Given all that, I was confused when those same friends -- who make me look reactionary, who couldn't jump over each other fast enough to condemn Seth McFarland's last week, who believe Schrödinger's Rapist isn't the least bit hyperbolic*, who use the term "homonormativity" without a hint of irony -- seemed so stoked to find their faith in Assange's innocence confirmed on such flimsy grounds. Are we really that weak? Are we really that hypocritical? Do we really believe in fighting rape culture, in standing up for victims, in ending the cycle of silence and shame in all cases except when the alleged perpetrator is a darling of the Internet Left? If Assange's defense wasn't cliché enough, this recent spurt of bias-confirmation certainly is.

Perhaps this is simple, but it seems to me that if we're going to fight the stigma that surrounds rape victims, we ought to be especially committed when the rape in question is especially stigmatizing. Especially when it's inconvenient. Especially when it's one of our own. If we want to be outraged whenever some town or university or church decides to look the other way when one of their members is accused of a crime, we've got to hold ourselves to the same standard. By the most fundamental conceits of contemporary feminism, Assange's photo defense is offensive, even laughable, if it were the sort of thing to laugh about. It's the sort of the thing that would be reductive even for The Onion, and I challenge anyone to suggest that if the name of the defendant was John Doe and he was an auto-mechanic in Queens instead of the founder of WikiLeaks that the very same people who're promoting this article wouldn't be re-posting it with equal fury, this time accompanied by their own scathing condemnation of its bullshit.

Look: If we want to admit that we put our own first, if we want to decide that we're willing to let sexual violence go unpunished when the perpetrator's more public activities are in service to our own ideals, that's fine. We can do that. Plenty of people already do. But if so, I don't want to see even one more reblog from Jezebel about how awful it is that somebody's community is letting them get away with rape. Then we're just hypocrites.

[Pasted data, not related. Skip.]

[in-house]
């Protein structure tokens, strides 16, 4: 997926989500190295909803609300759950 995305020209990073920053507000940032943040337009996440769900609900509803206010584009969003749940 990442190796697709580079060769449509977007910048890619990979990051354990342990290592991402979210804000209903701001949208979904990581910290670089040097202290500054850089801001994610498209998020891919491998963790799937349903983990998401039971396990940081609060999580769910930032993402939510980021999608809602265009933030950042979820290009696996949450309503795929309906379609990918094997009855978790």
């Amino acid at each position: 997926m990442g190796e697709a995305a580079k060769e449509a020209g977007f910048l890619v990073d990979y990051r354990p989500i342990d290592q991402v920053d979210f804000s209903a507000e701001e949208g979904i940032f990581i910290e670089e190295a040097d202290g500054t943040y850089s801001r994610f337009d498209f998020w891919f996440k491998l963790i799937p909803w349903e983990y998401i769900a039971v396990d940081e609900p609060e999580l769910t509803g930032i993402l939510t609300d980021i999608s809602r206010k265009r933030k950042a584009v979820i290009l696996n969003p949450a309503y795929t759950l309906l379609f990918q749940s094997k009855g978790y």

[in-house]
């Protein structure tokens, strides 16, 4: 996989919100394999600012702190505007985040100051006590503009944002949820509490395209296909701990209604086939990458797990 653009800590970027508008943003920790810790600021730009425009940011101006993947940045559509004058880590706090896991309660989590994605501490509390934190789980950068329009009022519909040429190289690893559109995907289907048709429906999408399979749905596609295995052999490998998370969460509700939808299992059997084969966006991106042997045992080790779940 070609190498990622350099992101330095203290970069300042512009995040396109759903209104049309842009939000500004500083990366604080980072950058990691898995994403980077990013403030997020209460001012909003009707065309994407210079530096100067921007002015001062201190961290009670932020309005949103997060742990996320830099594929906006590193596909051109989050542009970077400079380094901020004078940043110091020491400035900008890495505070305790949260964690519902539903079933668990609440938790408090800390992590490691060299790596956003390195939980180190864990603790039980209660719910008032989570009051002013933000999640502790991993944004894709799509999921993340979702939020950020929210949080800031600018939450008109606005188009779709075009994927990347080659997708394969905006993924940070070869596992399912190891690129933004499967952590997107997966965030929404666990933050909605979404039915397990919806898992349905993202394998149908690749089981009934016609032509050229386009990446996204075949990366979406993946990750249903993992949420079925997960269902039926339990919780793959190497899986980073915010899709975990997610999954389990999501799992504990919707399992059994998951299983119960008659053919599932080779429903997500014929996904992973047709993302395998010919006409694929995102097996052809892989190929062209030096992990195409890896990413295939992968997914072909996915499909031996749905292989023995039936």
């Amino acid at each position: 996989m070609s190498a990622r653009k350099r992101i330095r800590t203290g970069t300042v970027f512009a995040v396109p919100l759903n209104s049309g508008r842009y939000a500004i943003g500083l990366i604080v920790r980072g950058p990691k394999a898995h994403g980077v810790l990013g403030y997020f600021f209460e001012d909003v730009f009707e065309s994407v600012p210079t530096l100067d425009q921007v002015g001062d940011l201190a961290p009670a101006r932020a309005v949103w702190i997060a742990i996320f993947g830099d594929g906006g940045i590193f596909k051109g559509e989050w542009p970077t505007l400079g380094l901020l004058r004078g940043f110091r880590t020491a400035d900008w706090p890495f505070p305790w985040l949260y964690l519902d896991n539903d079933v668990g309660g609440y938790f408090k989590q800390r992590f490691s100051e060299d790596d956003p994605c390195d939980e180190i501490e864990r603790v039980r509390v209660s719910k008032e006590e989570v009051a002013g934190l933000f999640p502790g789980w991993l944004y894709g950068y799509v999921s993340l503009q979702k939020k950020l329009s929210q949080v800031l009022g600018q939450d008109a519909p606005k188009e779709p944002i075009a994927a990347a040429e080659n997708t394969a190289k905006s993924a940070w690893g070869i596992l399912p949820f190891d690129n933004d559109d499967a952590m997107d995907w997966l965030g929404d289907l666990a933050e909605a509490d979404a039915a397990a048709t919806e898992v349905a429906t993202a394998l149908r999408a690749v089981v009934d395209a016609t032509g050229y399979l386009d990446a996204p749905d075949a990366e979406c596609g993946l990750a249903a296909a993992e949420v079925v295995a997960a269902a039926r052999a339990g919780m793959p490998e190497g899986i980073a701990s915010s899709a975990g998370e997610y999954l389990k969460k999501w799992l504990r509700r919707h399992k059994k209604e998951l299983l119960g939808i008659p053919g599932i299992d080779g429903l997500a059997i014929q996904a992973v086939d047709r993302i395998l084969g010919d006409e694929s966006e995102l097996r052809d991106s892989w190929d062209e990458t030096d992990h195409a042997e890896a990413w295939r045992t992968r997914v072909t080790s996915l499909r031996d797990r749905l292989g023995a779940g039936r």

Of course, I don't know for certain that Assange is guilty, and I don't want to throw away the presumption of innocence anymore than I want to throw away the fight against rape culture just because the circumstances make it convenient. If Assange truly believes that this photo, and any other evidence he may have are enough to clear his name, then so be it. I'd love to see him make that case in open court. But of course, we aren't going to have that, because Assange is holed up in the Ecuadorian Embassy of London, protesting the unfair treatment he'd assuredly get in the notoriously martial, kangaroo courts... of Sweden. We aren't going to have that because, according the Assange, the possibility that he'll be extradited to the United States to stand trial for his (also illegal, but far more justifiable) actions against our national security apparatus means he's excused from answering for his more private sins. We aren't going to have that because a broad section of the digital Left is more than willing to let him get away with it.

The cause of government transparency in general, and even of WikiLeaks in particular, doesn't live or die with Julian Assange. If he's innocent, then I'm happy to let him keep his place at the head of this important movement. But if he's guilty, the world won't end. We'll find someone else to take up the banner - this time, somebody who isn't a rapist, and who doesn't think we're dumb enough to believe this photograph proves a god damn thing.

* Before the hate mail comes in, try this experiment. Copy the complete text of Schrödinger's Rapist into a Word Document. Then, find and replace every instance of the word "rape" with "mugging" or "murder", and every instance of the words "man" or "men" with "black person" or "black people"